Eco/enviro/global consciousness is seeping into the public mindset – once it’s on Oprah’s radar – you know its hit the mainsteam! Green ink dominates the newsstand as fashion and lifestyle magazines rush to release a “green issue,” and green bloggers like Ecorazzi and TreeHugger are enjoying a surge in hipster traffic. With the “fashionization” of social and political causes so eagerly trendy, it’s important to look at fashion trends in a historical context.
Clothing provides a visual means to demonstrate a particular ideology through dress. Fashion trends often emerge from social, political, even religious subcultures where the style of dress challenges, at least at first, cultural norms. These counter-fashions may even offer an alternative to the traditional beauty or fashion ideal (safety pins through the nose, the 1980s women’s powersuit), thus exposing the social construction of such ideals. Socially combative dress has been used regularly throughout history, from the suffragettes dressed in white, to DIY punk, and in the co-opted prepster gear of hip hop fashion. Ironically of course, counter-culture fashion often ends up being made available by mass marketing and adopted by a larger population, and then diffused into the dominant population – like baggy pants, or the baby-doll tee – and eventually passed into the fashion attic, only to emerge, like leggings, or colored denim, just to remind you how old you really are.
By providing a mainstream fashion alternative, anti-fashion functions as a social force that actually produces new cultural symbols. This is what is happening currently with Eco-Fashion. Punk clothing began as the visual manifestation of the subversive, rebellious nature of punk ideology. Initially handmade, punk fashion has since become highly commercialized, and with it, symbols like skulls and safety pins have lost their original meaning. Similarly, hip-hop fashion rebelled against economic distortion with expensive and outlandish accessories and brand names that heavily influenced mainstream fashion. Most recently, the influence of the Middle East, in particular, the Muslim head covering, has made its controversial sashay down the runway.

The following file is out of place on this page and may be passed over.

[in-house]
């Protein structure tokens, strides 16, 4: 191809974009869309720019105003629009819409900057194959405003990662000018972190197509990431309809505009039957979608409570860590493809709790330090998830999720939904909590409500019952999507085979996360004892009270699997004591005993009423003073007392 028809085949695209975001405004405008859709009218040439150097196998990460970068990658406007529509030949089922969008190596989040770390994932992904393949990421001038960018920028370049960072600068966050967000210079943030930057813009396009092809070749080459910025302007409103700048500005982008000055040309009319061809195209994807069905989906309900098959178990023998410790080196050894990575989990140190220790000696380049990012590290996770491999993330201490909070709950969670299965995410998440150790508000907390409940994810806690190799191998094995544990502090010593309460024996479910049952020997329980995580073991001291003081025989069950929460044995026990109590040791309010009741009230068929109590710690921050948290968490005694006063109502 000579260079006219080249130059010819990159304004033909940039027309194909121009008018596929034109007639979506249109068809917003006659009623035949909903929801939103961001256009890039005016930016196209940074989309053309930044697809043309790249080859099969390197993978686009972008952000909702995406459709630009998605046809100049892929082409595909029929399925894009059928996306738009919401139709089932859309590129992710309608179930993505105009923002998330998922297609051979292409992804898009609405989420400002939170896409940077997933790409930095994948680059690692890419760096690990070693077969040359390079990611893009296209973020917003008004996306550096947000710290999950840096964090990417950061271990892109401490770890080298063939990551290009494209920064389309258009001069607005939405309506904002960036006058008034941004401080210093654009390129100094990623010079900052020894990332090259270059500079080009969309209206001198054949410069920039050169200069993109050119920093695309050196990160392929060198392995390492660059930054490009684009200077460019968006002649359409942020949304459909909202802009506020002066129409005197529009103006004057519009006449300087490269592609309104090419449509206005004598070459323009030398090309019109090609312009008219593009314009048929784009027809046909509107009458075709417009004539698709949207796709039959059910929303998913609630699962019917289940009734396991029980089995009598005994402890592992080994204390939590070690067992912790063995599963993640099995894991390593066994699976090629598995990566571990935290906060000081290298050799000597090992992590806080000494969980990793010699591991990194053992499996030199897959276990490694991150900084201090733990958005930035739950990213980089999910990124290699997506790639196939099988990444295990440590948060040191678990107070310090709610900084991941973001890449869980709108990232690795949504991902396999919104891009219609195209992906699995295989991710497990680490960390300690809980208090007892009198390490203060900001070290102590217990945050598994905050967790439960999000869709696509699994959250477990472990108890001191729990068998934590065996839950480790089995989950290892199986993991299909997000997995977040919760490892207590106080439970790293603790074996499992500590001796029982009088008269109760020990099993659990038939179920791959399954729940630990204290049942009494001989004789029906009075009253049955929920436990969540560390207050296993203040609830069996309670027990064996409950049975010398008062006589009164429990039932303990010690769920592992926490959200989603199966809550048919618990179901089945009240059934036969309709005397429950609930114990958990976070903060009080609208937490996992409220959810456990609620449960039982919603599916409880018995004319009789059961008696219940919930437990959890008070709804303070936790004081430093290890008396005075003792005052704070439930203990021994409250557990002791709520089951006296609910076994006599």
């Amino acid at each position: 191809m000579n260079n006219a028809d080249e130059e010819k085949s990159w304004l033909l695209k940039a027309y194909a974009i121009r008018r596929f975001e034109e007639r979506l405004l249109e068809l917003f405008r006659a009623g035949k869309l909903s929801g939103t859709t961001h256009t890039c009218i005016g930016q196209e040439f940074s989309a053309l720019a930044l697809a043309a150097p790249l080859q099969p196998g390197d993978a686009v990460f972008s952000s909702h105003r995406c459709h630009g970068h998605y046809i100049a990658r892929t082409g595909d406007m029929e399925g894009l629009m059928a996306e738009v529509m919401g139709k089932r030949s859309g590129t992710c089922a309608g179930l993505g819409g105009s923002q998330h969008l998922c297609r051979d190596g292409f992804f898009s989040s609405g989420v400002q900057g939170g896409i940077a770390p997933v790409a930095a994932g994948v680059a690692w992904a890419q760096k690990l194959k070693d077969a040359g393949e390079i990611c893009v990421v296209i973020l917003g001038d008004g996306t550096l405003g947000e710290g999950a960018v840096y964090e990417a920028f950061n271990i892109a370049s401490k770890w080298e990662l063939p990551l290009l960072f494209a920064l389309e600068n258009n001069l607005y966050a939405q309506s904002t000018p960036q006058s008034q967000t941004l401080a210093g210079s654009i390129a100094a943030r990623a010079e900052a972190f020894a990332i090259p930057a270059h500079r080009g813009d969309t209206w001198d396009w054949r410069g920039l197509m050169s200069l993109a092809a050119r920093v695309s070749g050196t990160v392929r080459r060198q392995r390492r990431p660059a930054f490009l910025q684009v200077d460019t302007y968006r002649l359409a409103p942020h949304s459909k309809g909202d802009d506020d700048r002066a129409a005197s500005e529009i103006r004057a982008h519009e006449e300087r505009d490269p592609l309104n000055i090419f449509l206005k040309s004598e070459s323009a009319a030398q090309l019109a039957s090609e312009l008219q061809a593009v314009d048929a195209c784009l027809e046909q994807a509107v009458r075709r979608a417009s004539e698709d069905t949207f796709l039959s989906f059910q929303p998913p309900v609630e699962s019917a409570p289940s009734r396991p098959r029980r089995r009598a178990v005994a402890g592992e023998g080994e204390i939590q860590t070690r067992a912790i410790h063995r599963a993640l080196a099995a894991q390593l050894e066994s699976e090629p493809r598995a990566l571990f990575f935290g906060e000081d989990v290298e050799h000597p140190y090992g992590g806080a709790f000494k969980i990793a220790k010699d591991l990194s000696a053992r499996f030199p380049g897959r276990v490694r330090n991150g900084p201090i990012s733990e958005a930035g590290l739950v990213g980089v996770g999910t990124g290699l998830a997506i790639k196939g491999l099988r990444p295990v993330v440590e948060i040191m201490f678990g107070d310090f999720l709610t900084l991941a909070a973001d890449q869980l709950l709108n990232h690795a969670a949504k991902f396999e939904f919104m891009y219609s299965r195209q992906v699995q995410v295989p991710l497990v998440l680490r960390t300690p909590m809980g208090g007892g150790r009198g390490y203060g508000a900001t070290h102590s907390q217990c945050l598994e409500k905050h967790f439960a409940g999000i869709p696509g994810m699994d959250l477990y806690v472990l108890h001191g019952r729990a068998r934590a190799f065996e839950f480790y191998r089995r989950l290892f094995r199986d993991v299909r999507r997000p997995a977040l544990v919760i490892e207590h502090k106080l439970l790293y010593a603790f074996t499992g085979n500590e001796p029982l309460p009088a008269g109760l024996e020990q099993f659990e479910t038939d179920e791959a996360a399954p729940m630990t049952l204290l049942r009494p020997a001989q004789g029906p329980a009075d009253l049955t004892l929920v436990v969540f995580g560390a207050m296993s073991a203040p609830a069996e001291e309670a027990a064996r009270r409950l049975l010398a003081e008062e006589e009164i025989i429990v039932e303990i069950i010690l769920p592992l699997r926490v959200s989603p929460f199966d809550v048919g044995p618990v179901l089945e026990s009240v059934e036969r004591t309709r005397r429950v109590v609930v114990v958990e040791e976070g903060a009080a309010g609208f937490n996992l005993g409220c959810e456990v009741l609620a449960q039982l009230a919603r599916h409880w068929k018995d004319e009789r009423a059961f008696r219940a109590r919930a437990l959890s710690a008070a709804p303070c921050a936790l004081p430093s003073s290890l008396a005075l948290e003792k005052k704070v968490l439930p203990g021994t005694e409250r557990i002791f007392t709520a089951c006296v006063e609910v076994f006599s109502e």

Currently, instead of trends emerging from the street, most fashion labels are taking their inspiration from social causes. Activist-inspired fashion (and beauty), popular with younger fashionistas, women, and those environmentalists-now-ecoists, is touted from the CoutureLand of Stella McCartney to L’oreal red lipstick sold at the big red bulls-eye. However, in keeping with mass appeal, it has to be the right kind of cause. A subversive pro-choice shirt by Vinxi was recently banned from a Midwestern chain due to customer complaints, and Dove’s “Pro-Age” ads have been banned for showing too much of the wrong kind of skin.
Green is the right cause for 2007 – but where are we headed? Does this craze for a cause speak to a real shift in consumer expectations and behavior, or is putting down your plastic for an eco-friendly item just a new means to excuse rampant consumption though the “do-gooder” mindset? It seems too easy to say it’s both, but it seems like green is destined return to the crayon box, or become so assimilated into the mainsteam that we take for granted that our clothes read “Fair Trade or Bust,” until the symbol itself loses all cultural significance.